WATCH: Members of Award-Winning High School Chorus Come Back to Oklahoma for a Surprise Celebration of Their Brilliant Music Teacher
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A fierce taskmaster who demanded perfection, he was. Warm and fuzzy, he was not.
But last month, the tears in Robert Moore’s eyes showed another side of the music teacher who for 30 years directed one of the greatest high school choirs in the country.
Mr. Moore, as he will always be known, stood onstage at the Poncan Theatre after a surprise reunion concert that brought together nearly 300 onetime members of the Po-Hi Chorale of Ponca City High School in Oklahoma — some from as far away as Ireland and Panama, many of them award-winning singers — to pay tribute to their former choral director.
“I loved you then, and I love you now,” Moore, who turned 80 this month, told his adoring former students.
The show — to which Moore was driven, celebrity-style, in a limousine — was just the climax of a weekend-long reunion, part tribute, part early birthday party, that the choristers had secretly planned for their beloved mentor. Under his tutelage, the chorus won national competitions every year that he was its director.
“He would stop you in the hall and ask you to sing a specific note,” Susan Clay Vitkavage, class of ’79, who traveled from Orlando, Florida, recalled for Oklahoma’s News 9. “I haven’t come back for any of my high school reunions, but having the opportunity to come back and honor Mr. Moore was something I just couldn’t pass up,” she said.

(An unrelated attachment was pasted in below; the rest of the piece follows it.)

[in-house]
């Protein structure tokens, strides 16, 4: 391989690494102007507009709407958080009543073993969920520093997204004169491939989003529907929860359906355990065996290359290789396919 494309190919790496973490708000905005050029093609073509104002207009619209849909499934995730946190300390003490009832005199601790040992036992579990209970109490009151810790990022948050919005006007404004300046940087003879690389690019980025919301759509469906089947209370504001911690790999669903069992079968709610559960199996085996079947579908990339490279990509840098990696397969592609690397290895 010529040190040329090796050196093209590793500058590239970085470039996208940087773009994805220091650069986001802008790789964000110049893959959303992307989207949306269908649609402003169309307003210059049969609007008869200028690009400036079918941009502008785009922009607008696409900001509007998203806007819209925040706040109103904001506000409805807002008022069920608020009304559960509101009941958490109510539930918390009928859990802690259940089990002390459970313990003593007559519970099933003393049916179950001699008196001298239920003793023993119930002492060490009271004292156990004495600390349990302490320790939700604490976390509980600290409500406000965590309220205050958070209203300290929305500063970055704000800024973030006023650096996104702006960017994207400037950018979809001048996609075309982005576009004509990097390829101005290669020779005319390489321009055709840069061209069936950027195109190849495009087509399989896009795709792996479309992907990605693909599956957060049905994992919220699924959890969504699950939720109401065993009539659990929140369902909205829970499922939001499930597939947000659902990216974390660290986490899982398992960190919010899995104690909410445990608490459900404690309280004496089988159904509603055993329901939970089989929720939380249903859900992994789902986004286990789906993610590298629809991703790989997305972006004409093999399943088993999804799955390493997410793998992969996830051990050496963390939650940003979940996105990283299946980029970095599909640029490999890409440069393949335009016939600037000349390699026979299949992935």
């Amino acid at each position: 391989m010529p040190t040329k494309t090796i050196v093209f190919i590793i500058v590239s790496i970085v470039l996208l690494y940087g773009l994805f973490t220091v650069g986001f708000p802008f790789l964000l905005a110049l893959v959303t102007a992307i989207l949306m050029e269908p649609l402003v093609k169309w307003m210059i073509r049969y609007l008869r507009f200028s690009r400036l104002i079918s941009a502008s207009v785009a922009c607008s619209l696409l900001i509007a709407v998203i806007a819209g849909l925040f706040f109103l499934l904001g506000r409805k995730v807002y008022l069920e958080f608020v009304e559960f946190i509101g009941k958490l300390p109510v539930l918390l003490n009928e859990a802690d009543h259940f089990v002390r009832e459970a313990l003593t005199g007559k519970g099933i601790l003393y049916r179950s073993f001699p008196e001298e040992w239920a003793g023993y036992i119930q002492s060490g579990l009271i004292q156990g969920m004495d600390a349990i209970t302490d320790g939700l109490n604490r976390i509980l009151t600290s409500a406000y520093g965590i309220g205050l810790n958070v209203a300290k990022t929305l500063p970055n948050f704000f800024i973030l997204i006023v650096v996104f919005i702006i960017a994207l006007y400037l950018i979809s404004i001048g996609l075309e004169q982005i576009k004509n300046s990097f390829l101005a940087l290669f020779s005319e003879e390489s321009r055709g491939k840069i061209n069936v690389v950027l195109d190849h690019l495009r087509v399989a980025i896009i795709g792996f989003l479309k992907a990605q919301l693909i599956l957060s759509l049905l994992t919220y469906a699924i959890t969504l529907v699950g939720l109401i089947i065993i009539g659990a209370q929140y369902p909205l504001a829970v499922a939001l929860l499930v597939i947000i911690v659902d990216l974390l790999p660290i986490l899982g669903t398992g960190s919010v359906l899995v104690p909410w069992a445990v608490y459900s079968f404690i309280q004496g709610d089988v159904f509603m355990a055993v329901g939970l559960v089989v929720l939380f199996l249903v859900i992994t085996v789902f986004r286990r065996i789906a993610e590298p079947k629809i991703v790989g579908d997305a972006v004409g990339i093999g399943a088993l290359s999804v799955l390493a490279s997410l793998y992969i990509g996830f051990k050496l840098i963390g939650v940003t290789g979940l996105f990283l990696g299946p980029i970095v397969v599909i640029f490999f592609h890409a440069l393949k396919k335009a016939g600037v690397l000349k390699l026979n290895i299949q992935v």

From 1966 to 1996, Moore directed 900 students in the Po-Hi Chorale. And he remembers them all, according to CBS News, which followed the reunion attendees on the weekend extravaganza that kicked off when Moore was lured to the country for a welcoming party at nearby Silvertop Farm & Vineyards.
Some of the students went on to be music teachers themselves, and some, like 1976 grad John Atkins, turned pro.
“I had a 25-year career singing with the L.A. Opera and all around the country, and it wouldn’t have happened without you,” Atkins told Moore in a moment captured by CBS.
The attendees could not say enough about the man who touched so many and even turned some of their lives around.
Jane Sharrock was one of the group who spent a year planning the event.
“The trophies were nice and the applause and standing ovations felt good, but nothing made us happier than seeing the corners of his mouth turn up with a sly grin,” Sharrock wrote on Facebook. “It was rare, and when he smiled we knew we earned it.”
Sharrock created a video, shown the night of the concert, that spans Moore’s stunning career filled with endless awards, accolades, and rave reviews in the press.
Cindy Zellmer-Weber, class of ’79, whose three siblings also sang in the chorale, came to the reunion from Sioux City, Iowa.
She told News 9, “Mr. Moore demanded excellence at a time that I didn’t even get what that was.”
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